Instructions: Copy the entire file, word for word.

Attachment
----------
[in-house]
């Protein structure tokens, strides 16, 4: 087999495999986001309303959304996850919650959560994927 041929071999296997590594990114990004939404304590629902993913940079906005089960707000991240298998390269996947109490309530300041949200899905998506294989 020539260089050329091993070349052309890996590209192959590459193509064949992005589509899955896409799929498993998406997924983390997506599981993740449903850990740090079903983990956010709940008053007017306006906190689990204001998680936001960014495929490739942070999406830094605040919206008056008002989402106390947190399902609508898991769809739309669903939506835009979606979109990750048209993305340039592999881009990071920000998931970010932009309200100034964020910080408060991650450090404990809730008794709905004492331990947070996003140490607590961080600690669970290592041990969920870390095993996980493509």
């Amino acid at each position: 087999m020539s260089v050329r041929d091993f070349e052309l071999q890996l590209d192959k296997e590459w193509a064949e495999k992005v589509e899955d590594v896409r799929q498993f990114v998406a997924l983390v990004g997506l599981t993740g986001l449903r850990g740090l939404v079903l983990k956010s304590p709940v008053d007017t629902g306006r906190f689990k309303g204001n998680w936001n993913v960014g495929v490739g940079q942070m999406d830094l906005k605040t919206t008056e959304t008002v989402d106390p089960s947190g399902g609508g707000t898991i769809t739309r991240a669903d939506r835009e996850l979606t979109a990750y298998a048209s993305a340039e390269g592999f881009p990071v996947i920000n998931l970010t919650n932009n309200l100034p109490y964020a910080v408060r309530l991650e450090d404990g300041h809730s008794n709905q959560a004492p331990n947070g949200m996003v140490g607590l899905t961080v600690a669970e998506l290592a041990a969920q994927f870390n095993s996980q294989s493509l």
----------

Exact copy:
[in-house]
């Protein structure tokens, strides 16, 4: 087999495999986001309303959304996850919650959560994927 041929071999296997590594990114990004939404304590629902993913940079906005089960707000991240298998390269996947109490309530300041949200899905998506294989 020539260089050329091993070349052309890996590209192959590459193509064949992005589509899955896409799929498993998406997924983390997506599981993740449903850990740090079903983990956010709940008053007017306006906190689990204001998680936001960014495929490739942070999406830094605040919206008056008002989402106390947190399902609508898991769809739309669903939506835009979606979109990750048209993305340039592999881009990071920000998931970010932009309200100034964020910080408060991650450090404990809730008794709905004492331990947070996003140490607590961080600690669970290592041990969920870390095993996980493509």
């Amino acid at each position: 087999m020539s260089v050329r041929d091993f070349e052309l071999q890996l590209d192959k296997e590459w193509a064949e495999k992005v589509e899955d590594v896409r799929q498993f990114v998406a997924l983390v990004g997506l599981t993740g986001l449903r850990g740090l939404v079903l983990k956010s304590p709940v008053d007017t629902g306006r906190f689990k309303g204001n998680w936001n993913v960014g495929v490739g940079q942070m999406d830094l906005k605040t919206t008056e959304t008002v989402d106390p089960s947190g399902g609508g707000t898991i769809t739309r991240a669903d939506r835009e996850l979606t979109a990750y298998a048209s993305a340039e390269g592999f881009p990071v996947i920000n998931l970010t919650n932009n309200l100034p109490y964020a910080v408060r309530l991650e450090d404990g300041h809730s008794n709905q959560a004492p331990n947070g949200m996003v140490g607590l899905t961080v600690a669970e998506l290592a041990a969920q994927f870390n095993s996980q294989s493509l």